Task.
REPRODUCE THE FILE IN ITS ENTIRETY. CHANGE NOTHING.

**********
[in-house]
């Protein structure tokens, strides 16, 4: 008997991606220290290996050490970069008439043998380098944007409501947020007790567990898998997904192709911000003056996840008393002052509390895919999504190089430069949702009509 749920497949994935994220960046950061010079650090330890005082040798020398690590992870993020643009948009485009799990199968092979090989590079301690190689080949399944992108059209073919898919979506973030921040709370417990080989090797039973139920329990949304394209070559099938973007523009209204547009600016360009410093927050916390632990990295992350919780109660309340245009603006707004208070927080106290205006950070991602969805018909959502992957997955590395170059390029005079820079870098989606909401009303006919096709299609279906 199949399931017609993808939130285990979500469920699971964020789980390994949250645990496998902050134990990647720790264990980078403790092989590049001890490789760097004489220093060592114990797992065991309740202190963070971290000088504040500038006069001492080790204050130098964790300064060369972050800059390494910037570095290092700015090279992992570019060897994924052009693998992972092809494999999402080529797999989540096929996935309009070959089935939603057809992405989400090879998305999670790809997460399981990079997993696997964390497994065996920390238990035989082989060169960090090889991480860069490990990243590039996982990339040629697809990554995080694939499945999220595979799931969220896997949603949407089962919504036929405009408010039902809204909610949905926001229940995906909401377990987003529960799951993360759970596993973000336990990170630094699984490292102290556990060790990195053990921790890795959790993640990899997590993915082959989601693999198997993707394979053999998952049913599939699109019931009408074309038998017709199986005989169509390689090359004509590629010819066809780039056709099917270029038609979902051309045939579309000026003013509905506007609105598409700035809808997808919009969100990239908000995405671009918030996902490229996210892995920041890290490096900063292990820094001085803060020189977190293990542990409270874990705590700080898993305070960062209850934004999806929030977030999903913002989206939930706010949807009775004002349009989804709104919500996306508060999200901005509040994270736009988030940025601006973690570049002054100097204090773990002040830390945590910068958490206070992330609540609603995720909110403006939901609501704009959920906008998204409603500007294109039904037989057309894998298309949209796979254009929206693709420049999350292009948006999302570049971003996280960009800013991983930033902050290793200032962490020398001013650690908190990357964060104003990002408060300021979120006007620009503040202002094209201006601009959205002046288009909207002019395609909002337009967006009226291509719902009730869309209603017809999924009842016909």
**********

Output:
[in-house]
């Protein structure tokens, strides 16, 4: 008997991606220290290996050490970069008439043998380098944007409501947020007790567990898998997904192709911000003056996840008393002052509390895919999504190089430069949702009509 749920497949994935994220960046950061010079650090330890005082040798020398690590992870993020643009948009485009799990199968092979090989590079301690190689080949399944992108059209073919898919979506973030921040709370417990080989090797039973139920329990949304394209070559099938973007523009209204547009600016360009410093927050916390632990990295992350919780109660309340245009603006707004208070927080106290205006950070991602969805018909959502992957997955590395170059390029005079820079870098989606909401009303006919096709299609279906 199949399931017609993808939130285990979500469920699971964020789980390994949250645990496998902050134990990647720790264990980078403790092989590049001890490789760097004489220093060592114990797992065991309740202190963070971290000088504040500038006069001492080790204050130098964790300064060369972050800059390494910037570095290092700015090279992992570019060897994924052009693998992972092809494999999402080529797999989540096929996935309009070959089935939603057809992405989400090879998305999670790809997460399981990079997993696997964390497994065996920390238990035989082989060169960090090889991480860069490990990243590039996982990339040629697809990554995080694939499945999220595979799931969220896997949603949407089962919504036929405009408010039902809204909610949905926001229940995906909401377990987003529960799951993360759970596993973000336990990170630094699984490292102290556990060790990195053990921790890795959790993640990899997590993915082959989601693999198997993707394979053999998952049913599939699109019931009408074309038998017709199986005989169509390689090359004509590629010819066809780039056709099917270029038609979902051309045939579309000026003013509905506007609105598409700035809808997808919009969100990239908000995405671009918030996902490229996210892995920041890290490096900063292990820094001085803060020189977190293990542990409270874990705590700080898993305070960062209850934004999806929030977030999903913002989206939930706010949807009775004002349009989804709104919500996306508060999200901005509040994270736009988030940025601006973690570049002054100097204090773990002040830390945590910068958490206070992330609540609603995720909110403006939901609501704009959920906008998204409603500007294109039904037989057309894998298309949209796979254009929206693709420049999350292009948006999302570049971003996280960009800013991983930033902050290793200032962490020398001013650690908190990357964060104003990002408060300021979120006007620009503040202002094209201006601009959205002046288009909207002019395609909002337009967006009226291509719902009730869309209603017809999924009842016909």